Pakistan ambassador to America Sherry Rehman's Twitter bio declares, "Will take a bullet for the motherland but hope our children don't have to." But what is an ambassador to do when that bullet comes from Pakistan and strikes her in the back?
Last month, Pakistan took the unprecedented step and charged their own ambassador with blasphemy -- a crime that carries the consequence of fine, prison time, and even execution.
As Rehman valiantly fights to improve her nation's image, implores America that her country is moderate and tolerant, and courageously defends Pakistan's domestic and foreign policy, the motherland -- of all places -- proves her wrong.
But state-sanctioned persecution of Rehman is not a surprise -- it's an inevitability and just the latest in a long trend. Pakistan loves to shoot -- literally or figuratively -- anyone or anything who stands up for Pakistan.
In 1992 Pakistan figuratively shot their own Constitution when the Supreme Court championed the nation's draconian blasphemy law in Zaheerudin v State. In a landslide decision, the Court upheld the law without citing a single Pakistani statute, ordinance, or decision. Instead, the Court enforced an invented precedent for all Pakistanis that "might makes right" when they wrote, "The [Ahmadis] who are non-Muslims want to pass off their faith as Islam? ...[a] [Muslim] believer... will not tolerate a Government which is not prepared to save him of such deceptions or forgeries..." Not two decades later this precedent would inspire a "Muslim believer" to haunt Pakistan's highest offices. To protect their beloved blasphemy law, rather than their nation's founding principles of pluralism, Pakistan shot its own Constitution.
In 1996 Pakistan figuratively shot their only Nobel Laureate, God particle pioneer Dr. Abdus Salam, when they literally defaced his tomb to remove the word "Muslim." Dr. Salam was a devout Ahmadi. Thus, Pakistan legally forbids anyone from calling Dr. Salam a Muslim--even after his death. To protect their beloved blasphemy law, rather than celebrate one of histories greatest scientific achievements, Pakistan shot its own citizen.
In 2011, Pakistan's 1992 Supreme Court decision that "might is right" inspired an extremist who violently shot and murdered Punjab Governor Salman Taseer. Taseer condemned Pakistan's blasphemy laws and declared his public mission to see them repealed. The nation did not tolerate this. Governor Taseer's assassin, Mumtaz Qadri, simply embraced the Supreme Court's words that "...[a] [Muslim] believer...will not tolerate a Government which is not prepared to save him of such deceptions or forgeries..." and took vigilante action accordingly. To protect their beloved blasphemy law, rather than allowing the democratic process to proceed, Pakistan shot its own Governor.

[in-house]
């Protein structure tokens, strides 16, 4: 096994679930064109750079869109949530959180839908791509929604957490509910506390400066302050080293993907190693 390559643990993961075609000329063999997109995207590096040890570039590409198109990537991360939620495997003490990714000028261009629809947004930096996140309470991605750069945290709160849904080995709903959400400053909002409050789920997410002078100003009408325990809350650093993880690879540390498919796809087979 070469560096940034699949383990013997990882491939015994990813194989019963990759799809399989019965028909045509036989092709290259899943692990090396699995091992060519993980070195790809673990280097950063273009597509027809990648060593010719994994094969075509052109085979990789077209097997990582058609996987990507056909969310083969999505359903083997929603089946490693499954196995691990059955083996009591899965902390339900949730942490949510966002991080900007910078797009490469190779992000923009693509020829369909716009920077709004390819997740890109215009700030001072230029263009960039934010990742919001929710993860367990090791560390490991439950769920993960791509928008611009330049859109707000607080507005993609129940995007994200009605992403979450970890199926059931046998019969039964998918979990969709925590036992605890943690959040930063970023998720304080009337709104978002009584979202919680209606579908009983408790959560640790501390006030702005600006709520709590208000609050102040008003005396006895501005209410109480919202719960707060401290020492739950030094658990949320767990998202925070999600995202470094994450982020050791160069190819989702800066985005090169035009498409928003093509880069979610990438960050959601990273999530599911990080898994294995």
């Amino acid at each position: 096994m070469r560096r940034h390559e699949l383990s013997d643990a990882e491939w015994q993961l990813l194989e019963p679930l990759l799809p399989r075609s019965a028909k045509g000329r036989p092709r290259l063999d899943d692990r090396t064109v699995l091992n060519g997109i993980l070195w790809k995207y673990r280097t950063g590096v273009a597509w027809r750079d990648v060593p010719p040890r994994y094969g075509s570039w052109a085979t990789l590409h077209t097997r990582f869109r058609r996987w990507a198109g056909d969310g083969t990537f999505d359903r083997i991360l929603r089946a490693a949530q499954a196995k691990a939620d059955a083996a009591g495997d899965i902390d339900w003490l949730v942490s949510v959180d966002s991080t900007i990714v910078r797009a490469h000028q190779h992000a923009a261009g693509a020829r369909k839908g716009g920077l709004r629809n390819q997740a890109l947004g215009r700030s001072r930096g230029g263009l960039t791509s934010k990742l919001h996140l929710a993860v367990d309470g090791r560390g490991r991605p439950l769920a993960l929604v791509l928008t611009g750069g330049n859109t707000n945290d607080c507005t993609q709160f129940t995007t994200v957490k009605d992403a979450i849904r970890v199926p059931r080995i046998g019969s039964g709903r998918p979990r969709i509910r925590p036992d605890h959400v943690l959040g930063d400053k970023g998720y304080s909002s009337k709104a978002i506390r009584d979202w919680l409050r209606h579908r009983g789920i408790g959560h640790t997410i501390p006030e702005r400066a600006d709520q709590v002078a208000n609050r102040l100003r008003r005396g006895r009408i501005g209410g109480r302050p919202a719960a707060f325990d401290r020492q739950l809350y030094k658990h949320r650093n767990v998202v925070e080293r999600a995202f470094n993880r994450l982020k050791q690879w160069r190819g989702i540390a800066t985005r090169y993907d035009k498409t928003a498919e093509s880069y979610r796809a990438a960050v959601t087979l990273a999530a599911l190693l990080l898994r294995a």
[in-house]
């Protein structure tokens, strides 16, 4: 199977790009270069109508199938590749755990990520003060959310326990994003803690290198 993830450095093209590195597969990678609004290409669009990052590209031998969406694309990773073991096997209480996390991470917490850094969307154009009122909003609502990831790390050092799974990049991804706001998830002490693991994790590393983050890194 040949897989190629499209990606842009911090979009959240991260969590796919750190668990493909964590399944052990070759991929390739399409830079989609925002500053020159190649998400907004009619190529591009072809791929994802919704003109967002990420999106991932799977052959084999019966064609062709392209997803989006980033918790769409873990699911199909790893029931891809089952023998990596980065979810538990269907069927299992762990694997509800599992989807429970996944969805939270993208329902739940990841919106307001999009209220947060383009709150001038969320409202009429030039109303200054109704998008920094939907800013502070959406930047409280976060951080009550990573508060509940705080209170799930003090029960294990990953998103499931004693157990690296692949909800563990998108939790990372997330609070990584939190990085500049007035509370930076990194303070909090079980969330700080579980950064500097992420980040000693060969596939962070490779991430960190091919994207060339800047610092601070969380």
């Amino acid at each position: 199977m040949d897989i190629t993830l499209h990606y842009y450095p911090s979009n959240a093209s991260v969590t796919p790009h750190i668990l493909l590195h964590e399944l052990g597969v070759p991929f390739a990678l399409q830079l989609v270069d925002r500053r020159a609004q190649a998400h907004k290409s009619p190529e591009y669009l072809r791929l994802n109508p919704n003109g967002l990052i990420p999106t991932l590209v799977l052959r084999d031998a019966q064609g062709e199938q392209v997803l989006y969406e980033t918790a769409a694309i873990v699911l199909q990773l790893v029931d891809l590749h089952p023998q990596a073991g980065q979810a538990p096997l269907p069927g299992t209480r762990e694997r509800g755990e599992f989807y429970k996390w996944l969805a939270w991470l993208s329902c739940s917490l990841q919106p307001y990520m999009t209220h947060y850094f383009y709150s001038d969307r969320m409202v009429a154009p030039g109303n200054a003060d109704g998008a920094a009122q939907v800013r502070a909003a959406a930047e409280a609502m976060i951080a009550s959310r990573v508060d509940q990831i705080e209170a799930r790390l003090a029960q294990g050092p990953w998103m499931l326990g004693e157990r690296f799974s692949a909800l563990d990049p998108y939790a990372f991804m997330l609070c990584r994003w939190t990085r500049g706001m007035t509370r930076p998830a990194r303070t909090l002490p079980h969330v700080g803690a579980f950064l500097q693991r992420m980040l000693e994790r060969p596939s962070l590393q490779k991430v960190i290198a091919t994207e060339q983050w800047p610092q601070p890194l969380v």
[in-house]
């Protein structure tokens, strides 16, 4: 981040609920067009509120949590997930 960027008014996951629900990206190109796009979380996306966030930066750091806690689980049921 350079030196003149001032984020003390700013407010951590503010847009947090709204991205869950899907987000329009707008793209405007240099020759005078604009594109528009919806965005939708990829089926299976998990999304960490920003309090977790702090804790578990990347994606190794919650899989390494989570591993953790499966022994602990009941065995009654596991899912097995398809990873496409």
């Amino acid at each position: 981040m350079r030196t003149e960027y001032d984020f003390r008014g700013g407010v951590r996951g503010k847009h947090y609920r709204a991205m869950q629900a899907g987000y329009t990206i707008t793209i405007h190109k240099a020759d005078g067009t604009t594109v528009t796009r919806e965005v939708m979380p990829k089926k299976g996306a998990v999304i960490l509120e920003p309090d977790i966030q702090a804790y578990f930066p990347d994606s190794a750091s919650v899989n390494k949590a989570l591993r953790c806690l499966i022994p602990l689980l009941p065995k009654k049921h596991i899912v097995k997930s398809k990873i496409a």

In 2011, again, an inspired extremist in Pakistan shot and murdered Shabazz Bhatti, the nation's only Christian federal minister. Bhatti, like Taseer, opposed Pakistan's blasphemy law and made no secret of his intentions to repeal them. Last week, Canadian Prime Minister Stephen Harper courageously inaugurated Canada's first Religious Freedom Ambassador from the Ahmadiyya Muslim Community Canada headquarters in Maple, Ontario. Harper declared, "Shahbaz Bhatti worked tirelessly to defend the vulnerable not only his fellow Christians, but also Hindus, Sikhs, Ahmadi Muslims, and all other minorities. He did so knowing that it placed him under a constant and imminent threat to his life." To protect their beloved blasphemy law, rather than allowing freedom of conscience the chance to reign free, Pakistan shot its own federal minister.
What began in Pakistan with the persecution of Ahmadi Muslims in the 1970s and 1980s, soon spread to the persecution of Hindus, Christians, Shias, and Sufis in the 1990s and 2000s, and is now consuming Pakistan's remaining few pluralistic government officials in the 2010s. In just the past three years alone Pakistan has shot and killed over 119 Ahmadi Muslims, over 200 Shia Muslims, and at least two major politicians. Pakistan continues to shoot its Christian and Hindu citizens, and anyone not deemed the right kind of Muslim -- all to protect their beloved blasphemy law.
And now, as Pakistan shoots its own ambassador in the back, who will take a bullet for Sherry Rehman?
The answer is simple but its performance requires courage. It's a job no one person can do, but instead requires the collective effort, courage, and compassion of all people of all faiths and of all people of no faith. No other logical choice exists but to unite as one community against religious discrimination, oppression of conscience, and violence. As long as Pakistan's blasphemy law lives, those who stand up for freedom and tolerance will continue to fall at the hands of Supreme Court endorsed extremists. Only by working together -- above dogmatic differences and beyond religious bigotry -- can we make the motherland truly deserving of its name, the Land of the Pure.
It is time we joined collectively to take a bullet for the sake of humanity, in hopes our children won't have to.
This piece originally appeared in The Daily Times Pakistan.